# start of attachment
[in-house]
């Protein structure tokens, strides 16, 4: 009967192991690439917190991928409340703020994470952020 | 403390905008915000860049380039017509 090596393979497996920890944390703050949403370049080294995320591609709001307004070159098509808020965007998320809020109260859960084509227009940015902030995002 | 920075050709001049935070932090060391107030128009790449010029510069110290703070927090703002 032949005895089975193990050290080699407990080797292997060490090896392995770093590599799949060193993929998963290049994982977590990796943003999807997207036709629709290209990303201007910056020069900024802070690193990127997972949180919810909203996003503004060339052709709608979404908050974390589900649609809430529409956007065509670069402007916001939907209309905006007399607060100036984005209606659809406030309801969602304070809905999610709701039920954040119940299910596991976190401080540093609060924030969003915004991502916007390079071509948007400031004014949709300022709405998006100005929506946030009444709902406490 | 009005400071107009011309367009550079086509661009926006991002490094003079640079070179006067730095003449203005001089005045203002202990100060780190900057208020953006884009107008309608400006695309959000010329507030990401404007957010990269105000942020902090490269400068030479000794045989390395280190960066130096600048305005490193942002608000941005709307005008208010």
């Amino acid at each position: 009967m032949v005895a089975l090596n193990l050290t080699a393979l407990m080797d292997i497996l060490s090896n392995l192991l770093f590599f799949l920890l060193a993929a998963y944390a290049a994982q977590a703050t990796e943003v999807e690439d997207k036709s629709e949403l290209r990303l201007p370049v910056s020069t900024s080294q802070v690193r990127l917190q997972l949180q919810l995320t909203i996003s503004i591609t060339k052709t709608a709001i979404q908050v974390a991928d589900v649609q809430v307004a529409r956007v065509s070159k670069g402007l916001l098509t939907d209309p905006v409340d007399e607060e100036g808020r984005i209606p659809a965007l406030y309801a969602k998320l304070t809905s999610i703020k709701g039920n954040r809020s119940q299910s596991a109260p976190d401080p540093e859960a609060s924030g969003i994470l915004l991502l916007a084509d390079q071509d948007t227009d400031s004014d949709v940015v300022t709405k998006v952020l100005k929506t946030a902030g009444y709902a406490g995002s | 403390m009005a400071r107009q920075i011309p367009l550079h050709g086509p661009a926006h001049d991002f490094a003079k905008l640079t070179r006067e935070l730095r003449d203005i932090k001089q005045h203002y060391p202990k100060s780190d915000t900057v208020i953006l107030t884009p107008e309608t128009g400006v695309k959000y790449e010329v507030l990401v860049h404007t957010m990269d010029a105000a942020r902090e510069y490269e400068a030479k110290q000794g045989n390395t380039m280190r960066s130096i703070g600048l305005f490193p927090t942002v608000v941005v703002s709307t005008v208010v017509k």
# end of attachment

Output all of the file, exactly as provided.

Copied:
[in-house]
């Protein structure tokens, strides 16, 4: 009967192991690439917190991928409340703020994470952020 | 403390905008915000860049380039017509 090596393979497996920890944390703050949403370049080294995320591609709001307004070159098509808020965007998320809020109260859960084509227009940015902030995002 | 920075050709001049935070932090060391107030128009790449010029510069110290703070927090703002 032949005895089975193990050290080699407990080797292997060490090896392995770093590599799949060193993929998963290049994982977590990796943003999807997207036709629709290209990303201007910056020069900024802070690193990127997972949180919810909203996003503004060339052709709608979404908050974390589900649609809430529409956007065509670069402007916001939907209309905006007399607060100036984005209606659809406030309801969602304070809905999610709701039920954040119940299910596991976190401080540093609060924030969003915004991502916007390079071509948007400031004014949709300022709405998006100005929506946030009444709902406490 | 009005400071107009011309367009550079086509661009926006991002490094003079640079070179006067730095003449203005001089005045203002202990100060780190900057208020953006884009107008309608400006695309959000010329507030990401404007957010990269105000942020902090490269400068030479000794045989390395280190960066130096600048305005490193942002608000941005709307005008208010």
């Amino acid at each position: 009967m032949v005895a089975l090596n193990l050290t080699a393979l407990m080797d292997i497996l060490s090896n392995l192991l770093f590599f799949l920890l060193a993929a998963y944390a290049a994982q977590a703050t990796e943003v999807e690439d997207k036709s629709e949403l290209r990303l201007p370049v910056s020069t900024s080294q802070v690193r990127l917190q997972l949180q919810l995320t909203i996003s503004i591609t060339k052709t709608a709001i979404q908050v974390a991928d589900v649609q809430v307004a529409r956007v065509s070159k670069g402007l916001l098509t939907d209309p905006v409340d007399e607060e100036g808020r984005i209606p659809a965007l406030y309801a969602k998320l304070t809905s999610i703020k709701g039920n954040r809020s119940q299910s596991a109260p976190d401080p540093e859960a609060s924030g969003i994470l915004l991502l916007a084509d390079q071509d948007t227009d400031s004014d949709v940015v300022t709405k998006v952020l100005k929506t946030a902030g009444y709902a406490g995002s | 403390m009005a400071r107009q920075i011309p367009l550079h050709g086509p661009a926006h001049d991002f490094a003079k905008l640079t070179r006067e935070l730095r003449d203005i932090k001089q005045h203002y060391p202990k100060s780190d915000t900057v208020i953006l107030t884009p107008e309608t128009g400006v695309k959000y790449e010329v507030l990401v860049h404007t957010m990269d010029a105000a942020r902090e510069y490269e400068a030479k110290q000794g045989n390395t380039m280190r960066s130096i703070g600048l305005f490193p927090t942002v608000v941005v703002s709307t005008v208010v017509k």